A training set is a group of matched input and output patterns used for training the network, usually by suitable adaptation of the synaptic weights. The outputs are the dependent variables that the network produces for the corresponding input. It is important that all the information the network needs to learn is supplied to the network as a data set. When each pattern is read, the network uses the input data to produce an output, which is then compared to the training pattern, i.e., the correct or desired output. If there is a difference, the connection weights (usually but not always) are altered in such a direction that the error is decreased. After the network has run through all the input patterns, if the error is still greater than the maximum desired tolerance, the ANN runs again through all the input patterns repeatedly until all the errors are within the required tolerance. When the training reaches a satisfactory level, the network holds the weights constant and the trained network can be used to make decisions, identify patterns, or define associations in new input data sets not used to train it.

By learning, we mean that the system adapts (usually by changing suitable controllable parameters) in a specified manner so that some parts of the system suggest a meaningful behavior, projected as output. The controllable parameters have different names, such as synaptic weights, synaptic efficacies, free parameters, and others.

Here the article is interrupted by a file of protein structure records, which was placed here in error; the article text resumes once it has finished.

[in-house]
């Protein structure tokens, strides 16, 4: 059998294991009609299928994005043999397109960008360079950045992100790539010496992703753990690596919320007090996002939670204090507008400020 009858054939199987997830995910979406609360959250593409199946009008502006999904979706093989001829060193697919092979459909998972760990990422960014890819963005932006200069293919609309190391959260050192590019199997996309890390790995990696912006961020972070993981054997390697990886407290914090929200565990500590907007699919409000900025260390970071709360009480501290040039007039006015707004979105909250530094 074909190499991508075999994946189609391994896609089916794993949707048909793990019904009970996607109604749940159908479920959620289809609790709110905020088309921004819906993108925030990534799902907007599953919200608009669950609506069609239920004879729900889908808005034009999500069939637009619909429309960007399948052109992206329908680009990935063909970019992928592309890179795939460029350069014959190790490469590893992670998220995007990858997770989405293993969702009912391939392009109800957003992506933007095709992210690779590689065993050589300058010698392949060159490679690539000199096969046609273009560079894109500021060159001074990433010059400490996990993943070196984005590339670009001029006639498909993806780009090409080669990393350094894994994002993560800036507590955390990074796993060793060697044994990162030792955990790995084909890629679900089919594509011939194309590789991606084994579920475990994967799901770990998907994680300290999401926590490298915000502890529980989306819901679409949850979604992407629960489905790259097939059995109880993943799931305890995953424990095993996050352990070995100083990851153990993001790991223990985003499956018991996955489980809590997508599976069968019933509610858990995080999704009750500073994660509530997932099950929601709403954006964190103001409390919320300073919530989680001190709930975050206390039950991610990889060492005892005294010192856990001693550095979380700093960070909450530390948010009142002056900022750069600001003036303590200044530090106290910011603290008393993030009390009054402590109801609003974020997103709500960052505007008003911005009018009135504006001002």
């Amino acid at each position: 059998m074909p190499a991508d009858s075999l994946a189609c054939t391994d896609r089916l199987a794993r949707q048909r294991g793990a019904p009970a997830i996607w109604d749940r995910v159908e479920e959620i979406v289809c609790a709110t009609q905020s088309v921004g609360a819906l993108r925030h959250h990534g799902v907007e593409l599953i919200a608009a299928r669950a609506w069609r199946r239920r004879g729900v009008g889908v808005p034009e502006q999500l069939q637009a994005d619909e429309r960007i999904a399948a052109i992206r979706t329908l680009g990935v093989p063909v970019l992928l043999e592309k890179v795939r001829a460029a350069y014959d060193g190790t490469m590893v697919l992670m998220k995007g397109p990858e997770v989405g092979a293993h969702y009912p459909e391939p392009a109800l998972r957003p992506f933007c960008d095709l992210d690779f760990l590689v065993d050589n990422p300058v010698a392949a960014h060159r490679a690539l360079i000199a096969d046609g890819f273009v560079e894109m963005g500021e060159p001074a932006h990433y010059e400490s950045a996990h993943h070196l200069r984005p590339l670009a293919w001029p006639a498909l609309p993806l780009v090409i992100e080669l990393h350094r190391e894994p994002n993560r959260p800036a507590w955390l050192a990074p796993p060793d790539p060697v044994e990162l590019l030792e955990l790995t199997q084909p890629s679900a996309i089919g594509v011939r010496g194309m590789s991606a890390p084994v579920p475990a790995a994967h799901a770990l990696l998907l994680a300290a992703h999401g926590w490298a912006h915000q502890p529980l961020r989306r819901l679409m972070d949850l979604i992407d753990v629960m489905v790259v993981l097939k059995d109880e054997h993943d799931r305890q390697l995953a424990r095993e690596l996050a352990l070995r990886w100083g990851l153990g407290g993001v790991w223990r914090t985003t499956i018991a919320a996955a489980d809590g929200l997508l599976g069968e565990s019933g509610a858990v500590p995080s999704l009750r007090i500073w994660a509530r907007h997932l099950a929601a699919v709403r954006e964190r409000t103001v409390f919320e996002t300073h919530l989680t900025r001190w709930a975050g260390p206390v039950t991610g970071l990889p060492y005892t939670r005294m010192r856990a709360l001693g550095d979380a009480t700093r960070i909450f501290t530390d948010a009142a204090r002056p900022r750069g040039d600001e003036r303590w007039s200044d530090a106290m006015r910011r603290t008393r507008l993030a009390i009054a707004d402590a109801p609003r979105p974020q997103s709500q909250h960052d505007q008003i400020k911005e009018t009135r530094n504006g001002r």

The classical view of learning is well interpreted and documented in approximation theories. In these, learning may be interpreted as finding a suitable hypersurface that fits known input-output data points in such a manner that the mapping is acceptably accurate. Such a mapping is usually accomplished by employing simple nonlinear functions that are used to compose the required function (Pogio and Girosi, 1990).

A more general approach to learning is adopted by Haykin (1994), in which learning is a process by which the free parameters of a neural network are adapted through a continuing process of simulation by the environment in which the network is embedded. The type of learning is determined by the manner in which the parameter changes take place.

Generally, learning is achieved through any change in any characteristic of a network so that meaningful results are achieved, meaning that a desired objective is met with a satisfactory degree of success. Thus, learning could be achieved through synaptic weight modification, network structure modifications, appropriate choice of activation functions in and other ways.

The objective is usually quantified by a suitable criterion or cost function. It is usually a process of minimizing an error function or maximizing a benefit function. In this respect, learning resembles optimization. That is why a genetic algorithm, which is an optimum search technique (see Section 11.6.2), can also be employed to train artificial neural networks.